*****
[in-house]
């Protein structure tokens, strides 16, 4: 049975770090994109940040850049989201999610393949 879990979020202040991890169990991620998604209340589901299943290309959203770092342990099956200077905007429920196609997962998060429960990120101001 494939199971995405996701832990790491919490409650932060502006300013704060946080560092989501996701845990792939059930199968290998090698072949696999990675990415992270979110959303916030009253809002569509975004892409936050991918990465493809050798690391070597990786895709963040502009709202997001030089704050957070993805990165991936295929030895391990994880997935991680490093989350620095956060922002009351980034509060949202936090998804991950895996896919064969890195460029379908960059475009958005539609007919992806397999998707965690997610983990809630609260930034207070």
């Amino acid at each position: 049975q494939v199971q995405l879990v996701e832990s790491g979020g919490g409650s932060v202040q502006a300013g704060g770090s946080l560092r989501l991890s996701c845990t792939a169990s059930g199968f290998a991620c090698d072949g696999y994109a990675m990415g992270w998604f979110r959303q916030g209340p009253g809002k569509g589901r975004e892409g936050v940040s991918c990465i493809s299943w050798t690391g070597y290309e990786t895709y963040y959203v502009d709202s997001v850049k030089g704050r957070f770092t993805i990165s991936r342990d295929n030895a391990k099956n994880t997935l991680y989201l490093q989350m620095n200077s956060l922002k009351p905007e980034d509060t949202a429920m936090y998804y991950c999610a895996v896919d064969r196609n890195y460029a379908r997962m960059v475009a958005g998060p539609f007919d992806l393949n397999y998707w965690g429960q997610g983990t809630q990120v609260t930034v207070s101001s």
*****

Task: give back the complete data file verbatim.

[in-house]
């Protein structure tokens, strides 16, 4: 049975770090994109940040850049989201999610393949 879990979020202040991890169990991620998604209340589901299943290309959203770092342990099956200077905007429920196609997962998060429960990120101001 494939199971995405996701832990790491919490409650932060502006300013704060946080560092989501996701845990792939059930199968290998090698072949696999990675990415992270979110959303916030009253809002569509975004892409936050991918990465493809050798690391070597990786895709963040502009709202997001030089704050957070993805990165991936295929030895391990994880997935991680490093989350620095956060922002009351980034509060949202936090998804991950895996896919064969890195460029379908960059475009958005539609007919992806397999998707965690997610983990809630609260930034207070």
């Amino acid at each position: 049975q494939v199971q995405l879990v996701e832990s790491g979020g919490g409650s932060v202040q502006a300013g704060g770090s946080l560092r989501l991890s996701c845990t792939a169990s059930g199968f290998a991620c090698d072949g696999y994109a990675m990415g992270w998604f979110r959303q916030g209340p009253g809002k569509g589901r975004e892409g936050v940040s991918c990465i493809s299943w050798t690391g070597y290309e990786t895709y963040y959203v502009d709202s997001v850049k030089g704050r957070f770092t993805i990165s991936r342990d295929n030895a391990k099956n994880t997935l991680y989201l490093q989350m620095n200077s956060l922002k009351p905007e980034d509060t949202a429920m936090y998804y991950c999610a895996v896919d064969r196609n890195y460029a379908r997962m960059v475009a958005g998060p539609f007919d992806l393949n397999y998707w965690g429960q997610g983990t809630q990120v609260t930034v207070s101001s």